- Option #1: The iTunes Sync Process
- Option #2: The iCloud Backup Method
- Option #3: The Wireless iTunes Sync Process
- How to Set Up and Use the Wireless iTunes Sync Process
As an iPhone or iPad user, chances are you store a lot of extremely important information on your iOS device so you can access it throughout your day. So, just as you use any type of traditional computer, it's extremely important to maintain a regular backup of your iPhone and/or iPad's data, files, apps, and personal settings.
If something goes wrong with your device, you can restore your data and not have to worry about losing any important information. Or if your iPhone or iPad gets lost, damaged, or stolen, you can replace the device and then restore your data, files, apps, and personal settings from your old device to your new device with ease.
Thanks to iOS 5, you now have three methods for creating and maintaining a backup of your iPhone or iPad. Choose one that fits in best with your lifestyle, needs, or work habits.
Option #1: The iTunes Sync Process
The traditional iTunes Sync process involves connecting your iOS device to your computer, using the supplied USB cable, and then running the iTunes software (version 10.5 or later) on your Mac or PC.
Each time a connection between your computer and iPhone (or iPad) is established, a backup is created. The backup files are stored on your primary computer's hard drive. Should something go wrong with your iPhone or iPad, you can use the Restore From iTunes Backup command to transfer your backup data from your computer back to your iPhone or iPad.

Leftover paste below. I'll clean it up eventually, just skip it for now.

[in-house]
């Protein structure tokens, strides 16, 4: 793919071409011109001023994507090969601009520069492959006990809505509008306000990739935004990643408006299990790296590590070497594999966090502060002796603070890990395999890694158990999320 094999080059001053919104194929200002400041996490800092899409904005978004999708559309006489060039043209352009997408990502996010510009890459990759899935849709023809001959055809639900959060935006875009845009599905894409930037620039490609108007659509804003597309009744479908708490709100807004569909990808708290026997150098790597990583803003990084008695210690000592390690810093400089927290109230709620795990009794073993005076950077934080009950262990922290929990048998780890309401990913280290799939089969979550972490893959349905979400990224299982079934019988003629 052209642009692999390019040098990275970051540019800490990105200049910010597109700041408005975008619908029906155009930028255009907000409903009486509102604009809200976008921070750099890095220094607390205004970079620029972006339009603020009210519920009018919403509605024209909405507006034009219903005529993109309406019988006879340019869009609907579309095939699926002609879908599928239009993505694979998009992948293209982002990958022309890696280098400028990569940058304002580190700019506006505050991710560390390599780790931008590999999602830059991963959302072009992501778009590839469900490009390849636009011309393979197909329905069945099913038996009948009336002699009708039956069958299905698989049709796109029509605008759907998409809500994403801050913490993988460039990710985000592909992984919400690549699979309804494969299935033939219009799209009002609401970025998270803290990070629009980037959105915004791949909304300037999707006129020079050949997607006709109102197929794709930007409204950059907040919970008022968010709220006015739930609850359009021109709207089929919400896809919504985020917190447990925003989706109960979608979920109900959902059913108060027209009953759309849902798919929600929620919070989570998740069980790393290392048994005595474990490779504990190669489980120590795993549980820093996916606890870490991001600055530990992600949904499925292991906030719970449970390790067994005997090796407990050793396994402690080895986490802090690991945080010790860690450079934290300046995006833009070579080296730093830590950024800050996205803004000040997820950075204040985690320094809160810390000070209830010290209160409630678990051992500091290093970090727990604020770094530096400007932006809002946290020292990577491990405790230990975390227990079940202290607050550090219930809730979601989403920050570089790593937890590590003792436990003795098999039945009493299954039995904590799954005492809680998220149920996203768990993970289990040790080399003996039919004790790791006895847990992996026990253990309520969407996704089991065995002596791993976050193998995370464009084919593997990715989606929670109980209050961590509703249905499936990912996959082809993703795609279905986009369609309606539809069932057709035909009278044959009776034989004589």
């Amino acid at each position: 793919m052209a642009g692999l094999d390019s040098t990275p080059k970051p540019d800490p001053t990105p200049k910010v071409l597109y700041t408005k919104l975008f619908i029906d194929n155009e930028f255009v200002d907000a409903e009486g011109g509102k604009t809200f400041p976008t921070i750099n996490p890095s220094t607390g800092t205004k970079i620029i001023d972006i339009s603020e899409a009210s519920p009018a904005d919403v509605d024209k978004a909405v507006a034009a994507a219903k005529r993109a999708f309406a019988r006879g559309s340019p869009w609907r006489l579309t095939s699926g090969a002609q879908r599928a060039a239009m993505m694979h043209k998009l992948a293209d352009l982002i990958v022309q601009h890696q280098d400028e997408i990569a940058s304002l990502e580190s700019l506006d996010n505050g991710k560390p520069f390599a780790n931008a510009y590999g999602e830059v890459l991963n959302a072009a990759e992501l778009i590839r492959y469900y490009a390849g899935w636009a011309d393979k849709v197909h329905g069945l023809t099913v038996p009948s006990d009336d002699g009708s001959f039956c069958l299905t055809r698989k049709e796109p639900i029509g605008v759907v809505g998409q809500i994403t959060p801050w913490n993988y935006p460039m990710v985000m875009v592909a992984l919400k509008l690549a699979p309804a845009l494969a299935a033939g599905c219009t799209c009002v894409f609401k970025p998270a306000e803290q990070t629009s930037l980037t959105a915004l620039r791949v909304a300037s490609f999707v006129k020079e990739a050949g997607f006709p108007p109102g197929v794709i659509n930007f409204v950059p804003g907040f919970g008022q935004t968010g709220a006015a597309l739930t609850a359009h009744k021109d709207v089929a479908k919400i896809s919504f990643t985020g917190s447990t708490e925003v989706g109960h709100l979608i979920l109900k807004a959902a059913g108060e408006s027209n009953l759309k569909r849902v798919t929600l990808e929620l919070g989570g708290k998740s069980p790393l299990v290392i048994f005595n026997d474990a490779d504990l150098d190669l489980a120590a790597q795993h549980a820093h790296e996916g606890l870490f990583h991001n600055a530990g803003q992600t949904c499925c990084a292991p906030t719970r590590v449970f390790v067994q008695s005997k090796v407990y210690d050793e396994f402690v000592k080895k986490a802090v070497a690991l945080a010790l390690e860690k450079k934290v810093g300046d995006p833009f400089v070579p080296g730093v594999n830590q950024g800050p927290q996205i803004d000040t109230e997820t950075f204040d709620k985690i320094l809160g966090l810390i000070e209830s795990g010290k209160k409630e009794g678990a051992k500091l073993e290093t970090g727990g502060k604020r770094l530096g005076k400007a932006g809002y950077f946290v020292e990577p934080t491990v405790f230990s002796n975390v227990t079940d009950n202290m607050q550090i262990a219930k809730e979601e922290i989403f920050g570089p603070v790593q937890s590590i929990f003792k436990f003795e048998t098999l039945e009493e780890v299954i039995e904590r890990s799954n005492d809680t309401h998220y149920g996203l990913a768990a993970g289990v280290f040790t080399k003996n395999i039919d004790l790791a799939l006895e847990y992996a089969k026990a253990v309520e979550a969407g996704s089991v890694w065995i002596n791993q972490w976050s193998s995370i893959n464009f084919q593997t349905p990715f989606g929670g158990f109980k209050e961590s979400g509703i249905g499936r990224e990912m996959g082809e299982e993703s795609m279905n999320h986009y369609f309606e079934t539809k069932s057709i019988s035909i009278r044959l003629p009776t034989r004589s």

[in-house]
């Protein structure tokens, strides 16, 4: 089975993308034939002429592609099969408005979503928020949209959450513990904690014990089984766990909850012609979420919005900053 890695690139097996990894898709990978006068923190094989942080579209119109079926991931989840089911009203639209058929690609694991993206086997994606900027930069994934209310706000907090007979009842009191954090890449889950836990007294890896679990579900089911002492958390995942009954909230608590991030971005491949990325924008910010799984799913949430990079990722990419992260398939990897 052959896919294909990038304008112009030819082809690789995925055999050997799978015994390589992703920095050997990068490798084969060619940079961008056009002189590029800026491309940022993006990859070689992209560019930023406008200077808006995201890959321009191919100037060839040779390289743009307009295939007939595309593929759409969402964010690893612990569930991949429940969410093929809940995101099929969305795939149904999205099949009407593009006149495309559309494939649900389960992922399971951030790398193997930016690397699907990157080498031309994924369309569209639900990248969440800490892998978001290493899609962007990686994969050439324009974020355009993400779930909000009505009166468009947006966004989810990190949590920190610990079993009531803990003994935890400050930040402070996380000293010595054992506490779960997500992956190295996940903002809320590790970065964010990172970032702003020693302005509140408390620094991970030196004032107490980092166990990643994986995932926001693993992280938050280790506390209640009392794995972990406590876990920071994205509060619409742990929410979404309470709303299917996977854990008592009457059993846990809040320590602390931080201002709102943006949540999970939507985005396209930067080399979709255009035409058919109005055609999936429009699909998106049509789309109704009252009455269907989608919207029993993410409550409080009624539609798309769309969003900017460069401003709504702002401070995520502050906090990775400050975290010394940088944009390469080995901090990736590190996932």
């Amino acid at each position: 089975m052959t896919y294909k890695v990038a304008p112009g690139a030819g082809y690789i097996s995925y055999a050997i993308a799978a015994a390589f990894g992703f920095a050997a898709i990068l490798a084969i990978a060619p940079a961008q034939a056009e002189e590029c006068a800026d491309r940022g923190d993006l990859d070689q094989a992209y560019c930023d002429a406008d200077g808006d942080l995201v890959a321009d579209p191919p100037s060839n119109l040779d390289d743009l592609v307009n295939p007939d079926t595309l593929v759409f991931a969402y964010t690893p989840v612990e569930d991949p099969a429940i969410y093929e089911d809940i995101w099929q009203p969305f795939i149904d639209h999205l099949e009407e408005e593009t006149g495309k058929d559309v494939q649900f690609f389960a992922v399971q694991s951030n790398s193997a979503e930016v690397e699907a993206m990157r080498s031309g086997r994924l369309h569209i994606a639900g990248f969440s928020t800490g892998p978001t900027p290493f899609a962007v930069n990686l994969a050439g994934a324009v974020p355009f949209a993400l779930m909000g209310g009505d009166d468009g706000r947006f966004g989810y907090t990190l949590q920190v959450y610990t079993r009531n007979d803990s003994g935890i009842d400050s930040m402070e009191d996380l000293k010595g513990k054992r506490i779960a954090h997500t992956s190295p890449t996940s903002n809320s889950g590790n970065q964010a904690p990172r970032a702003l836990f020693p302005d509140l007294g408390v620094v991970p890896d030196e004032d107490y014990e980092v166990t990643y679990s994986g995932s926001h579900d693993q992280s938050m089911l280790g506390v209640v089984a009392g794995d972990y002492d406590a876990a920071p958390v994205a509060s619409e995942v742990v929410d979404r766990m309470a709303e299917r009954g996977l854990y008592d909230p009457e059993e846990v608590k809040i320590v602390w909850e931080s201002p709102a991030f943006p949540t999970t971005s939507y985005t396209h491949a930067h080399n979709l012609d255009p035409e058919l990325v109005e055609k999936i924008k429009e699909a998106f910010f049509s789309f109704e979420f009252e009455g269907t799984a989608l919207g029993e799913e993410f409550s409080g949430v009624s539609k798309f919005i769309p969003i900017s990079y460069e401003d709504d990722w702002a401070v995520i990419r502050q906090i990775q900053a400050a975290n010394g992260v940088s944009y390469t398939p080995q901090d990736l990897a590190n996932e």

If, for whatever reason, you need to replace your iPhone or iPad hardware, you can restore data from your old device onto your new device. Keep in mind that iPhone backup files will restore to any model iPhone, and iPad backup files will restore an iPad or iPad 2. An iPhone backup file, however, cannot be used to restore an iPad, nor can an iPad backup file be used to restore an iPhone.
The benefit to using the traditional iTunes Sync process is that you can create a backup of your iOS device as often as you'd like, as long as you have access to your primary computer. The drawback is that if you're traveling and need to restore data or files to your iOS device, you'll need to wait until you can once again directly connect your iPhone or iPad to your primary computer using the supplied USB cable.
To make connecting your computer to your iPhone or iPad easier when using the iTunes Sync process, you can purchase an optional dock, which serves as a desktop cradle for your iOS device. A dock connects to your primary computer via the supplied USB cable, and your iOS device then slips easily into or out of the dock. Each model iPhone or iPad has a different dock, but all are available from Apple (http://http://www.apple.com/appletv) and cost $29.00 each.